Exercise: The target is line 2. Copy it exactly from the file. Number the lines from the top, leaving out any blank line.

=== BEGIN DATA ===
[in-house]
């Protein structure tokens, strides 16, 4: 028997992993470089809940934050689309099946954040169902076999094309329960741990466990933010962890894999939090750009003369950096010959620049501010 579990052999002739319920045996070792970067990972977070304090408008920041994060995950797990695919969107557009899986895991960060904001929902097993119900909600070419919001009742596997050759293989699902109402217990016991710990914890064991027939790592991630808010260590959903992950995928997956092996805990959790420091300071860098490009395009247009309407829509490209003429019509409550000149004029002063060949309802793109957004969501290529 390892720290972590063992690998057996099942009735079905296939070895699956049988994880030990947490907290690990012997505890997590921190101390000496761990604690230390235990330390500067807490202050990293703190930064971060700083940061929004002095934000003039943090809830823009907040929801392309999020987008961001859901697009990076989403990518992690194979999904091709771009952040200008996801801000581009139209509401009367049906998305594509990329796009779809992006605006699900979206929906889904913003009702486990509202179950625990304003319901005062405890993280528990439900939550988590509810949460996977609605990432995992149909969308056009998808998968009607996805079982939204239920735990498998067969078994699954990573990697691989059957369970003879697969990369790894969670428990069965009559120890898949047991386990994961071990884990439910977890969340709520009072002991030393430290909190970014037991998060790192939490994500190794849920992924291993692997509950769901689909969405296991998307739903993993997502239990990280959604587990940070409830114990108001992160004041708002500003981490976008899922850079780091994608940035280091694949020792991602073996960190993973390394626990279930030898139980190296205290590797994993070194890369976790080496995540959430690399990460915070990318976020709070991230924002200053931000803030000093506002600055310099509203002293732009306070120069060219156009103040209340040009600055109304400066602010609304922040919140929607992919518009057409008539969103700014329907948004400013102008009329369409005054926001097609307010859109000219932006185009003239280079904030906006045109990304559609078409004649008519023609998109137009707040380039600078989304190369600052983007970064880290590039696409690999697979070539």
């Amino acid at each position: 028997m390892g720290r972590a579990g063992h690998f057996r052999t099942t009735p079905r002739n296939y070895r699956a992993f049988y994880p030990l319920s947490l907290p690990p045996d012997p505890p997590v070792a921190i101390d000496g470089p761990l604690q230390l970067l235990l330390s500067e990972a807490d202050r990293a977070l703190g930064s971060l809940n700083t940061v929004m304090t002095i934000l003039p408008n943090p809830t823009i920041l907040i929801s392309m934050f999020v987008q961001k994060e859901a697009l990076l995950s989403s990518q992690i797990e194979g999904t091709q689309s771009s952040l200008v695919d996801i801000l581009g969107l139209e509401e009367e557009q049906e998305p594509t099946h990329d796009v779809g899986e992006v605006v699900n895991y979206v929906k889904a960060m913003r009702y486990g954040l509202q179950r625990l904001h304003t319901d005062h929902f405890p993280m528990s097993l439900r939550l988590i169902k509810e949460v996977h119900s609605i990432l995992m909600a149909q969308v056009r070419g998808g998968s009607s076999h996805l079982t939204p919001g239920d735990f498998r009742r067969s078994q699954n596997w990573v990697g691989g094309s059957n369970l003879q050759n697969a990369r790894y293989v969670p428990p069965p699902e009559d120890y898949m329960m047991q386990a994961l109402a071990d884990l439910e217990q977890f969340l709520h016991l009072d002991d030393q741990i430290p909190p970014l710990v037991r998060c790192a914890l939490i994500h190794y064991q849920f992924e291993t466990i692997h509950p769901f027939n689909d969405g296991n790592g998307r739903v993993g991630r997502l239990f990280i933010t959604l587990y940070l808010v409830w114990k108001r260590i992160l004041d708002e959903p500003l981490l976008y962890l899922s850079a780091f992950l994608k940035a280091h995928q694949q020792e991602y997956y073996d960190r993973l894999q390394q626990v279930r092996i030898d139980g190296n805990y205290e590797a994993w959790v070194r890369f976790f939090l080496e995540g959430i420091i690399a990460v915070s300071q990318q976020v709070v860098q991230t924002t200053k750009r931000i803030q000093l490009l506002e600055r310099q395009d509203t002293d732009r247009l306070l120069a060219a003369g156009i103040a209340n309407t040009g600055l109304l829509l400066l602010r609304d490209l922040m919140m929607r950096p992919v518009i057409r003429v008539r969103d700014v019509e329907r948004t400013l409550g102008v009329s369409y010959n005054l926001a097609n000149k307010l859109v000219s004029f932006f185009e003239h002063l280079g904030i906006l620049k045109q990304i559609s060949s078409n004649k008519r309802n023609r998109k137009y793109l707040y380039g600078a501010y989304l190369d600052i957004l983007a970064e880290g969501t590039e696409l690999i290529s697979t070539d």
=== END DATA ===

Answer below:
């Protein structure tokens, strides 16, 4: 028997992993470089809940934050689309099946954040169902076999094309329960741990466990933010962890894999939090750009003369950096010959620049501010 579990052999002739319920045996070792970067990972977070304090408008920041994060995950797990695919969107557009899986895991960060904001929902097993119900909600070419919001009742596997050759293989699902109402217990016991710990914890064991027939790592991630808010260590959903992950995928997956092996805990959790420091300071860098490009395009247009309407829509490209003429019509409550000149004029002063060949309802793109957004969501290529 390892720290972590063992690998057996099942009735079905296939070895699956049988994880030990947490907290690990012997505890997590921190101390000496761990604690230390235990330390500067807490202050990293703190930064971060700083940061929004002095934000003039943090809830823009907040929801392309999020987008961001859901697009990076989403990518992690194979999904091709771009952040200008996801801000581009139209509401009367049906998305594509990329796009779809992006605006699900979206929906889904913003009702486990509202179950625990304003319901005062405890993280528990439900939550988590509810949460996977609605990432995992149909969308056009998808998968009607996805079982939204239920735990498998067969078994699954990573990697691989059957369970003879697969990369790894969670428990069965009559120890898949047991386990994961071990884990439910977890969340709520009072002991030393430290909190970014037991998060790192939490994500190794849920992924291993692997509950769901689909969405296991998307739903993993997502239990990280959604587990940070409830114990108001992160004041708002500003981490976008899922850079780091994608940035280091694949020792991602073996960190993973390394626990279930030898139980190296205290590797994993070194890369976790080496995540959430690399990460915070990318976020709070991230924002200053931000803030000093506002600055310099509203002293732009306070120069060219156009103040209340040009600055109304400066602010609304922040919140929607992919518009057409008539969103700014329907948004400013102008009329369409005054926001097609307010859109000219932006185009003239280079904030906006045109990304559609078409004649008519023609998109137009707040380039600078989304190369600052983007970064880290590039696409690999697979070539």